Temperature may be a factor triggering hibernation, but likely also are day length, sun elevation, food scarcity, and even leaf fall. Some turtle hibernation dates are so close year-to-year that is seems the turtle is depending on a biological clock (or calendar).
These turtles reduce their travels and begin hibernation behavior soon after the first leaves fall. Box turtles stop eating and empty
their bowls. After selecting a site, a turtle will work it's way into a burrow that is open to the weather until falling leaves cover and insulate the hole's entrance. Soon, rains soften and compress the leaves into wet "books" effectively sealing the entrance from outside winter temperatures. Additional leaf litter and snow cover further insulate the turtle from sub-freezing temperatures.
The preferred hibernation sites in this study area are usually associated with pine trees. The soils under pines are well drained, airy, and acidic. Little understory grows under pines, reducing occurrence of large tangled roots. The roots of pines are small and grow in many horizontal layers allowing a turtle to work it's way between these layers with relative ease. These soils remain moist throughout the winter into emergence.
Many of the best hibernation sites are in "stump holes", depressions created when a tree is blown over by wind and the root ball is up-ended out of the soil. These stump holes can be deep and as they collect leaf litter over the years, become easy to work into, are very well insulated, well drained, and retain moisture throughout the winter. Many stump hole hibernation sites are re-used year after year by the same individual.
Stump holes of even small trees, often survive well past the complete disintegration of the fallen tree and roots.
Hibernation and Emergence Dates and Activity and Hibernation Duration.
93 and 103 year average monthly temperature history for nearby Lexington and Stanton, Virginia respectively, Both are lower elevation than the turtle study site, but the charts demonstate the variability of winter temperatures compared to spring, summer and fall temperatures in this part of the country.
Pre-emergence Soil Temperatures
Historic Winter Temperatures
Air, Surface and Subsurface Temperature Changes for the Month Prior to Emergence. Collected April 2010
Between 4/2/10 and 4/25/10, soil temperatures at the 5" depth rose 3.4 degrees F. The M3 site is located at the ROW/forest edge. Emergence date was 5/1/10.
At the M4 site, soil temperatures at the 5 inch depth rose 4.9 degrees F between 4/1/10 and 4/24/10. This site is in the woods in a stand of pines. Emergence date was 4/11/10.
M5 site. From 4/10/10 to 4/27/10, soil temperatures at the 5 inch depth rose 4.5 degrees F. Emergce date was 5/3/10.
At the M9 site, soil temperatures rose 10.0 degrees F. from 3/24/10 to 4/ 25/10. This site was located close to the road in the woods with light winter cover. Emergence date was 4/16/10.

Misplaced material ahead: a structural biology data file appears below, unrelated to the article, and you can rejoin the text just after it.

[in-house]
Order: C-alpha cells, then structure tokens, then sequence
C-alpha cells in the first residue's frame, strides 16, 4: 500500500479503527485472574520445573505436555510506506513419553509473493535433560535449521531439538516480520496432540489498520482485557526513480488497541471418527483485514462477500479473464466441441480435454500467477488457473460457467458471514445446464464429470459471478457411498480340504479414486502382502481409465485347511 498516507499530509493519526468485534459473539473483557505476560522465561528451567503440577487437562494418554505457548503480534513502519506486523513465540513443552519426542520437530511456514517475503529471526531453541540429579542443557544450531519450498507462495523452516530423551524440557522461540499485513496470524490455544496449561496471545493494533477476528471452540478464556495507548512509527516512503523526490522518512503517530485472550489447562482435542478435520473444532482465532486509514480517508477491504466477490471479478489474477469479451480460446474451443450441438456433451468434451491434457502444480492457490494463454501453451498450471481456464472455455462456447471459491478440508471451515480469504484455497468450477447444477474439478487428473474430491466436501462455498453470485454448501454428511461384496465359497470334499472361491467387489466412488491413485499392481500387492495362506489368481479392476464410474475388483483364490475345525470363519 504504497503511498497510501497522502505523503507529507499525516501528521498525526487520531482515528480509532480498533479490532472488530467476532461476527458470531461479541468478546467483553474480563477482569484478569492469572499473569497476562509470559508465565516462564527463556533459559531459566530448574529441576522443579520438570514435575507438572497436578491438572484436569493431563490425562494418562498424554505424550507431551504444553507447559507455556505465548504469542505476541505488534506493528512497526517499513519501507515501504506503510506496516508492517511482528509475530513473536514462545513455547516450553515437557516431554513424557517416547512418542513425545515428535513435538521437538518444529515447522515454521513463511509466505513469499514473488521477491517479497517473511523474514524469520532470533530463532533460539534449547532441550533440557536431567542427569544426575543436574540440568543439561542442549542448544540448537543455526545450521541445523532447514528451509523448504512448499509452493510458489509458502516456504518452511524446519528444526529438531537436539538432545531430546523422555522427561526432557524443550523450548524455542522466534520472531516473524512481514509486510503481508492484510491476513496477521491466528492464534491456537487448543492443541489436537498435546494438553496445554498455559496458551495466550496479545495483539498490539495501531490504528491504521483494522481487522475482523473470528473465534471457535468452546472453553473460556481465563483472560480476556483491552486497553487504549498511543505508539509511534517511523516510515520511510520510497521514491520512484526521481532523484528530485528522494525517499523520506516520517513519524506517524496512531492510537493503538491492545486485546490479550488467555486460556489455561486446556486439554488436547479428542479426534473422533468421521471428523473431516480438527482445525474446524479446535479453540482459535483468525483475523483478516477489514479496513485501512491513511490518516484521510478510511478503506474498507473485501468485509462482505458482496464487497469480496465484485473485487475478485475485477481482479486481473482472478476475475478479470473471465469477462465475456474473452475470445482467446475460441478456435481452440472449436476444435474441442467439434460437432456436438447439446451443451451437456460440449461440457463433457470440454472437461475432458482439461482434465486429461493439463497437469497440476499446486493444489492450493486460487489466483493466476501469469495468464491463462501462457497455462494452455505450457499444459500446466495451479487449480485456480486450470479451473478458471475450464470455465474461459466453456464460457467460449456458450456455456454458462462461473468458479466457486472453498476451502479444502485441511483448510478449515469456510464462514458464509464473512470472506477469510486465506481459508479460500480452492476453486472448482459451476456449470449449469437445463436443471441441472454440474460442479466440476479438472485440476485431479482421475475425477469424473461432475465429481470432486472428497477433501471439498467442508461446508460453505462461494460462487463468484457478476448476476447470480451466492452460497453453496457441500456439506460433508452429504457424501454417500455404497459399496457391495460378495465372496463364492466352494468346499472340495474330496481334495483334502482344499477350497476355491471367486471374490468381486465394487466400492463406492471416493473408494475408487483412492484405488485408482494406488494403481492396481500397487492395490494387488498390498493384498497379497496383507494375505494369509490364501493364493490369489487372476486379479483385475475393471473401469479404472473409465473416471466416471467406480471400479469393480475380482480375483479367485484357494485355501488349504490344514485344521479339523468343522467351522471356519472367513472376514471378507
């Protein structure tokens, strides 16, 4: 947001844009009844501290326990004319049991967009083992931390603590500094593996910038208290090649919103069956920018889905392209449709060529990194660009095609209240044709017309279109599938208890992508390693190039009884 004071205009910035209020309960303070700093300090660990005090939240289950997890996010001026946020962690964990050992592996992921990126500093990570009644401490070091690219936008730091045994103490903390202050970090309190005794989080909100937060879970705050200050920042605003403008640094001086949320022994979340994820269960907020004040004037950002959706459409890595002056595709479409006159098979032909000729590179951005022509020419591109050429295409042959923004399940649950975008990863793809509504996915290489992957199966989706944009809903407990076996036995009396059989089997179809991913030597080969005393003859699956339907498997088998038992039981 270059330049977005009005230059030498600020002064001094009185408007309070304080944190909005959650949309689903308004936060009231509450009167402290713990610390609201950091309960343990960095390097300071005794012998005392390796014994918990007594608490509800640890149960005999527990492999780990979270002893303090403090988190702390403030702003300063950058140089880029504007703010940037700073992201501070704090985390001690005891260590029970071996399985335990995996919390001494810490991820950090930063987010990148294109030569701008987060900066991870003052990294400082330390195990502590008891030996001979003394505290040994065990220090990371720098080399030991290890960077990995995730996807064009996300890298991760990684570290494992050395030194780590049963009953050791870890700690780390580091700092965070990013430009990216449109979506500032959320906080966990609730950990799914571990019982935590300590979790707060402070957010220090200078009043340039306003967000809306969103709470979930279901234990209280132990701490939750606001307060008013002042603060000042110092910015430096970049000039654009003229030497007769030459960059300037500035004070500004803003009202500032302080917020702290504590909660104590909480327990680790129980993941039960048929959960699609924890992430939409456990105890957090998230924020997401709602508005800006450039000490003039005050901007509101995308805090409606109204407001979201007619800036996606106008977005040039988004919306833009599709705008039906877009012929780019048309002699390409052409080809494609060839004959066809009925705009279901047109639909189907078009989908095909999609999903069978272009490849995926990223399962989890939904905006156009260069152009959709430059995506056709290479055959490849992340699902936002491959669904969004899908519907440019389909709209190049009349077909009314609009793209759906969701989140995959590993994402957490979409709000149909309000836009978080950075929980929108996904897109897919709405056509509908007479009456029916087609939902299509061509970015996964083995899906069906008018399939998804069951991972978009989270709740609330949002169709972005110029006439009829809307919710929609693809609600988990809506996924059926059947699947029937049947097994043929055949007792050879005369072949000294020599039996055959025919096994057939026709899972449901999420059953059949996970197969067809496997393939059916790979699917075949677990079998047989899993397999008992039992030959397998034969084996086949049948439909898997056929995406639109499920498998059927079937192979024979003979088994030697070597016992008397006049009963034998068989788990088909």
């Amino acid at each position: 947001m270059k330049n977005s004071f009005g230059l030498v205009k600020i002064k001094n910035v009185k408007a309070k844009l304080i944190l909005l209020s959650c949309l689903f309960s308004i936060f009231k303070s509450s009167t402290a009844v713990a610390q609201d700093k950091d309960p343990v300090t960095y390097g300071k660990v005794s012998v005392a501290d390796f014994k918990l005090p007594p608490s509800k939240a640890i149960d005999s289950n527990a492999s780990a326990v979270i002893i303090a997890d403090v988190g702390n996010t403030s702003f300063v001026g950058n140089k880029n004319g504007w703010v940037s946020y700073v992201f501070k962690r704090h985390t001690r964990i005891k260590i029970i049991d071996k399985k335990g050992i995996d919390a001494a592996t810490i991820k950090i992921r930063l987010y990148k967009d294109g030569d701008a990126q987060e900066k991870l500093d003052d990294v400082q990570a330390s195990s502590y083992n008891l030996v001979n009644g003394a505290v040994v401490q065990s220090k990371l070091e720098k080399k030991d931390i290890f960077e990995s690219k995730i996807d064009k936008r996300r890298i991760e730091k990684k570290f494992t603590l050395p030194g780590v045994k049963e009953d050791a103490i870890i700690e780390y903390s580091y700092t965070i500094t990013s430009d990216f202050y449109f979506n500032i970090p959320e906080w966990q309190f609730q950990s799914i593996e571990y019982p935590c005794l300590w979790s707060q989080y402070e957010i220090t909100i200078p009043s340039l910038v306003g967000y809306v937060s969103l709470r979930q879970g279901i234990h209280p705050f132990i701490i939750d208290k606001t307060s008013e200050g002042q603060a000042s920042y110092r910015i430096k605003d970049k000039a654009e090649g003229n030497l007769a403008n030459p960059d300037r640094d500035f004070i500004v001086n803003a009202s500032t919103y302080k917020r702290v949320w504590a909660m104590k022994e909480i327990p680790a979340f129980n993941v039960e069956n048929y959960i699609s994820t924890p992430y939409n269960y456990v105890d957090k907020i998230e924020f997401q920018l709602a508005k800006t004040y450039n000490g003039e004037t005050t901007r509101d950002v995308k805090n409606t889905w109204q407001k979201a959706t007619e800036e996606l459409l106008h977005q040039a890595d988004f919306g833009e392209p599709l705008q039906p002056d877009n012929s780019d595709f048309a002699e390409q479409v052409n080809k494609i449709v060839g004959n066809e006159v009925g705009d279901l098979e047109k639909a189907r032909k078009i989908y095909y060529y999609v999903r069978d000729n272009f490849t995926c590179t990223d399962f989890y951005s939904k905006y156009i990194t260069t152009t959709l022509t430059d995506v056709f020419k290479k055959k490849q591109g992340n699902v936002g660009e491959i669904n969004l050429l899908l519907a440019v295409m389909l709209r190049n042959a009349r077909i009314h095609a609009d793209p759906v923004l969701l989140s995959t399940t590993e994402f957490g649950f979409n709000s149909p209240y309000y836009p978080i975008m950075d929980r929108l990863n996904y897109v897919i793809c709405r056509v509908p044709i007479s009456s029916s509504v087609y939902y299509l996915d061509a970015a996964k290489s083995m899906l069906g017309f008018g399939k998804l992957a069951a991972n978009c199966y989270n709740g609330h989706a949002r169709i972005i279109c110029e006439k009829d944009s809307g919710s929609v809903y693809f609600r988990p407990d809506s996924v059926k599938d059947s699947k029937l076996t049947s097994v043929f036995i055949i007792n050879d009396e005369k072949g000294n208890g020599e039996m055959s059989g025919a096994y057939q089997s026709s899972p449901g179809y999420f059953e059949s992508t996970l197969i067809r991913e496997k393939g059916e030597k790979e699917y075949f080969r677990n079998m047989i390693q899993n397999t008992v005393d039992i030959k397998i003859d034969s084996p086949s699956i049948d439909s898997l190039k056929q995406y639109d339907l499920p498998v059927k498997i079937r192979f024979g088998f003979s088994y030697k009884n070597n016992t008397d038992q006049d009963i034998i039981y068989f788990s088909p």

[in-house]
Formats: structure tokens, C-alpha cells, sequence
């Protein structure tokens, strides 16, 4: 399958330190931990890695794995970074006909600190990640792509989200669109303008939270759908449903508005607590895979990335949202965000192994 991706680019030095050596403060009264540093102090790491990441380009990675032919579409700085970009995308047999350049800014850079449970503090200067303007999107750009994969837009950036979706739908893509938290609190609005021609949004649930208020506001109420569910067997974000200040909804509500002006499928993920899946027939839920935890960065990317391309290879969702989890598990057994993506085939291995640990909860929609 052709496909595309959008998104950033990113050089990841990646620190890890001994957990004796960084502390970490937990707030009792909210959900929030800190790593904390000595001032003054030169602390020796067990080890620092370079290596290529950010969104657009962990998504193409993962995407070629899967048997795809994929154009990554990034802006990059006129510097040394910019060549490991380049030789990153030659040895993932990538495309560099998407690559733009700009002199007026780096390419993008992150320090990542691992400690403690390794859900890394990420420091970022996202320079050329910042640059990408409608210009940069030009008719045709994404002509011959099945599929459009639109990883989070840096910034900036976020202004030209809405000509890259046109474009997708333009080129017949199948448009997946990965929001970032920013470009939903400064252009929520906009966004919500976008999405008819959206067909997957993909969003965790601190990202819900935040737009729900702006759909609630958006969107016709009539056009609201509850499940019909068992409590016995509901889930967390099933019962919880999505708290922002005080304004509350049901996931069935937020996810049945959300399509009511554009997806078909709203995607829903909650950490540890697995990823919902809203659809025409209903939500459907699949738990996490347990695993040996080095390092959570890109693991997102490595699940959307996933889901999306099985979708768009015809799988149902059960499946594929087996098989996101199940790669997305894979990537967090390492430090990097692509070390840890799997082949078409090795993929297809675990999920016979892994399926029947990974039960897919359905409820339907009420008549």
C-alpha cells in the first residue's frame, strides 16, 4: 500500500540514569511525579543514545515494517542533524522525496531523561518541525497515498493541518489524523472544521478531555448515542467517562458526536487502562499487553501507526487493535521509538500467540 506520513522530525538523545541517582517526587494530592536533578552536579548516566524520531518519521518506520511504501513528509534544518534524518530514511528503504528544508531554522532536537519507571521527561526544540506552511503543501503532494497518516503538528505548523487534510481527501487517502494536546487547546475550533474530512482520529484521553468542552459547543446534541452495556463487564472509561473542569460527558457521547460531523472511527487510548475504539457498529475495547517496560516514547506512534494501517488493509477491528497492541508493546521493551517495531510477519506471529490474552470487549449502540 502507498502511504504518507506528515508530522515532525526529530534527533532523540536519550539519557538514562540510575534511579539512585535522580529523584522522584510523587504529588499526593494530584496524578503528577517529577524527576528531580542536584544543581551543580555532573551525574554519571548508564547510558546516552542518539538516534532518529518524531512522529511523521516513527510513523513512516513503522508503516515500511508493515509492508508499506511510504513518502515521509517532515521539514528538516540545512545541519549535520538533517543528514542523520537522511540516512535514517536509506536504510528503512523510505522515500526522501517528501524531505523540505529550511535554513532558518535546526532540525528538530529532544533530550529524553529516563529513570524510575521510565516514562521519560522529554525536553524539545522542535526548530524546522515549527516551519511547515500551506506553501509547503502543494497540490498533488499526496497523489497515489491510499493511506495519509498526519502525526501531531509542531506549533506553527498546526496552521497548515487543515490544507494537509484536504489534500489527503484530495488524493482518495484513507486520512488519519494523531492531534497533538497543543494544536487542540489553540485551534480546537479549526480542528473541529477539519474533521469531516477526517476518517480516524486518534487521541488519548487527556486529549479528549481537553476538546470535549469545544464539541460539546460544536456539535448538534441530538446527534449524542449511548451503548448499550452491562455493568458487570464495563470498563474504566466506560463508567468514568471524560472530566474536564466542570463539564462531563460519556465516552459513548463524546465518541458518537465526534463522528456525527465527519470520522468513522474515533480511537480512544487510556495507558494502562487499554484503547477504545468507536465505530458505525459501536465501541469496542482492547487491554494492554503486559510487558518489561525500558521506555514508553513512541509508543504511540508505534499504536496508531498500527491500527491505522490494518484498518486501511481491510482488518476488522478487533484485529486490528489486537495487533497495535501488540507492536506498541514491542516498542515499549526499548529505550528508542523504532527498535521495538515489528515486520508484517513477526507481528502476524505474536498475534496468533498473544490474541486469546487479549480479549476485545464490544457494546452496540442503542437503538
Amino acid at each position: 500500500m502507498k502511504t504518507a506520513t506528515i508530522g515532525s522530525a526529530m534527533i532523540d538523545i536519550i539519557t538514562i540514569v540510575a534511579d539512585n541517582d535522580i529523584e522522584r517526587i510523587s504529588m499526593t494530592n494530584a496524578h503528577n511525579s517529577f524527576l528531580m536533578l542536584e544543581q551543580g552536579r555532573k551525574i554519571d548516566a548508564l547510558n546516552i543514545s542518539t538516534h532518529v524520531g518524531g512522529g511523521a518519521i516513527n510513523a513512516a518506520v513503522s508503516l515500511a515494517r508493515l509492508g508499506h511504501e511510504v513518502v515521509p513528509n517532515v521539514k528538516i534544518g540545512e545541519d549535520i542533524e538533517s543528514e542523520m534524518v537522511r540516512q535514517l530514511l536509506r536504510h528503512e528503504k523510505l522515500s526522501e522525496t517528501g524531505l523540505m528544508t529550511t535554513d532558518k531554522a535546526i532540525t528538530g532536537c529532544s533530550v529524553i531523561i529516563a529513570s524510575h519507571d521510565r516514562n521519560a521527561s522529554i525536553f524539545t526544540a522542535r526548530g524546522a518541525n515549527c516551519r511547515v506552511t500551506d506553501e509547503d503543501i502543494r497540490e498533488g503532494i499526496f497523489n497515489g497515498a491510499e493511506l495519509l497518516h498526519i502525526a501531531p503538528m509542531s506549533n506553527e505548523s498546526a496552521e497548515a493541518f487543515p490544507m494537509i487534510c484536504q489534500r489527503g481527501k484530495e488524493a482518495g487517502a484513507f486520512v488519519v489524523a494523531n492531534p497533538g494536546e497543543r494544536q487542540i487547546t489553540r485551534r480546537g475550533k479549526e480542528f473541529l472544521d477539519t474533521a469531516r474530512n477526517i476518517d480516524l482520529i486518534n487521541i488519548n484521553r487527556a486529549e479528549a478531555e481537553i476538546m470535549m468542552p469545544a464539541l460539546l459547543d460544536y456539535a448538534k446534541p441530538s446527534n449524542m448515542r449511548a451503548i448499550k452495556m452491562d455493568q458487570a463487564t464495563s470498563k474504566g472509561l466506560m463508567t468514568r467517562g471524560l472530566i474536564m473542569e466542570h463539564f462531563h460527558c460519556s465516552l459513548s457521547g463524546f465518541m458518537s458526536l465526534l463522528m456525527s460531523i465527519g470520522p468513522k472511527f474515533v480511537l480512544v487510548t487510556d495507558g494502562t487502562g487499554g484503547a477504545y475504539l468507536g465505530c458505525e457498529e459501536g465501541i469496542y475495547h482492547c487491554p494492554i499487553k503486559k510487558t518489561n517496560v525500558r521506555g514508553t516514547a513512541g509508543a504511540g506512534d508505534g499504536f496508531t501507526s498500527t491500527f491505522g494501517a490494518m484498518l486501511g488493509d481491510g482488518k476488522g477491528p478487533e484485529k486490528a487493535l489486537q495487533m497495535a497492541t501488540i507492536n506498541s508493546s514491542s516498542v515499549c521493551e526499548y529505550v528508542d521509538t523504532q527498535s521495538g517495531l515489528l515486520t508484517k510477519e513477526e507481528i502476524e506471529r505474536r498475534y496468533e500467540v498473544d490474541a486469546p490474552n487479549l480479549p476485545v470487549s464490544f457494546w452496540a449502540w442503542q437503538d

This chart uses the exact same data as the one above.
Located at the forest edge, unsheltered, near the road, this site received direct sunlight part of most days. There was a 3.8 degree F. temperature rise between 4/2/10 and 4/21/10. Emergence date was 4/15/10.
At the M10 site, the soil temperature at the 5 inch depth rose 10.5 degrees F. between 3/25/10 and 4/27/10. The emergence date was 5/2/10.
The last two weeks in October is generally when most of these turtles go underground.
Recording the air temperatures in the weeks prior would tend to indicate the trend to come, which maybe provides the signal the turtle needs.
Box turtles are ectothermic (cold-blooded) animals, relying on their environment for thermoregulation. Dormancy is the strategy they use to ensure survival when environmental conditions become very cold. Box turtles brumate, (a term that can be loosely equated to hibernation among mammals), typically finding hibernaculums within their environment in which they can be somewhat insulated, and become lethargic and inactive.
Technically, Box turtles don't hibernate, (only mammals hibernate), but this is the term which is most often used when discussing their period of cold weather dormancy. To be consistant, "hibernation" will be the term used throughout this web site when discussing brumation.
Although Box turtles can survive sub-freezing temperatures without any apparent harm, most hibernation sites provide enough insulation protection that even during sub-zero air temperatures, a turtle experiences temperature lows, usually above 35 degrees or so.
Turtle M6, an old active female, uses the exact same stump hole for hibernarion every year and even though she travels very long distances during the summer season to nest in an open meadow, she travels back to this hibernation location every fall.
These hibernation site temperature charts show actual 4-hour recorded temperatures of air and soil, as well as the temperature the turtle is experiencing, and recorded by a tiny iButton logger attached to the lower part of the carapace.
The high temperature spikes pre and post hibernation are the result of sunlight directly hitting the iButton's stainless steel case, and are NOT air temperatures. iButtons are able to help determine exactly when the turtle emerged, but are never adequate for recording air temperatures above ground.